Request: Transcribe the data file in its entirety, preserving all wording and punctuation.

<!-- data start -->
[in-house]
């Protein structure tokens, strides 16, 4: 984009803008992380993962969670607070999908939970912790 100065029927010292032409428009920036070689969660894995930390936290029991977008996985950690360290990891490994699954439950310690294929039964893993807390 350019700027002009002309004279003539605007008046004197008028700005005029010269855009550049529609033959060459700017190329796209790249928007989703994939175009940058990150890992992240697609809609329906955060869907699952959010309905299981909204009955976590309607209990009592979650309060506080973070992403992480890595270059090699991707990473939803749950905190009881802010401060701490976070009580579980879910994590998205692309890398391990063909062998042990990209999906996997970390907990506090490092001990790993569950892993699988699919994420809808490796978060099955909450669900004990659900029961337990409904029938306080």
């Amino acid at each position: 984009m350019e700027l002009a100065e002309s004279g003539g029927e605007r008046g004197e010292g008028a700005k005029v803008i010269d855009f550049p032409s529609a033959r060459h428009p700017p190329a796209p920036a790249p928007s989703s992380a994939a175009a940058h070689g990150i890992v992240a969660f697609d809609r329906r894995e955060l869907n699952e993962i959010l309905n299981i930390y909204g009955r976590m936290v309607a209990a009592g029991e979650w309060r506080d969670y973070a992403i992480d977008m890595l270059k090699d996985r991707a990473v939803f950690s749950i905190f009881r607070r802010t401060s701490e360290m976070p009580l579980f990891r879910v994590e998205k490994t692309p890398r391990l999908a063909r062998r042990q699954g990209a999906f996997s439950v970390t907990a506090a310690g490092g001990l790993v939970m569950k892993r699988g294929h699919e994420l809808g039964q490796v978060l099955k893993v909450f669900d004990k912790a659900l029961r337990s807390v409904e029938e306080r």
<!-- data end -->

[in-house]
């Protein structure tokens, strides 16, 4: 984009803008992380993962969670607070999908939970912790 100065029927010292032409428009920036070689969660894995930390936290029991977008996985950690360290990891490994699954439950310690294929039964893993807390 350019700027002009002309004279003539605007008046004197008028700005005029010269855009550049529609033959060459700017190329796209790249928007989703994939175009940058990150890992992240697609809609329906955060869907699952959010309905299981909204009955976590309607209990009592979650309060506080973070992403992480890595270059090699991707990473939803749950905190009881802010401060701490976070009580579980879910994590998205692309890398391990063909062998042990990209999906996997970390907990506090490092001990790993569950892993699988699919994420809808490796978060099955909450669900004990659900029961337990409904029938306080």
């Amino acid at each position: 984009m350019e700027l002009a100065e002309s004279g003539g029927e605007r008046g004197e010292g008028a700005k005029v803008i010269d855009f550049p032409s529609a033959r060459h428009p700017p190329a796209p920036a790249p928007s989703s992380a994939a175009a940058h070689g990150i890992v992240a969660f697609d809609r329906r894995e955060l869907n699952e993962i959010l309905n299981i930390y909204g009955r976590m936290v309607a209990a009592g029991e979650w309060r506080d969670y973070a992403i992480d977008m890595l270059k090699d996985r991707a990473v939803f950690s749950i905190f009881r607070r802010t401060s701490e360290m976070p009580l579980f990891r879910v994590e998205k490994t692309p890398r391990l999908a063909r062998r042990q699954g990209a999906f996997s439950v970390t907990a506090a310690g490092g001990l790993v939970m569950k892993r699988g294929h699919e994420l809808g039964q490796v978060l099955k893993v909450f669900d004990k912790a659900l029961r337990s807390v409904e029938e306080r």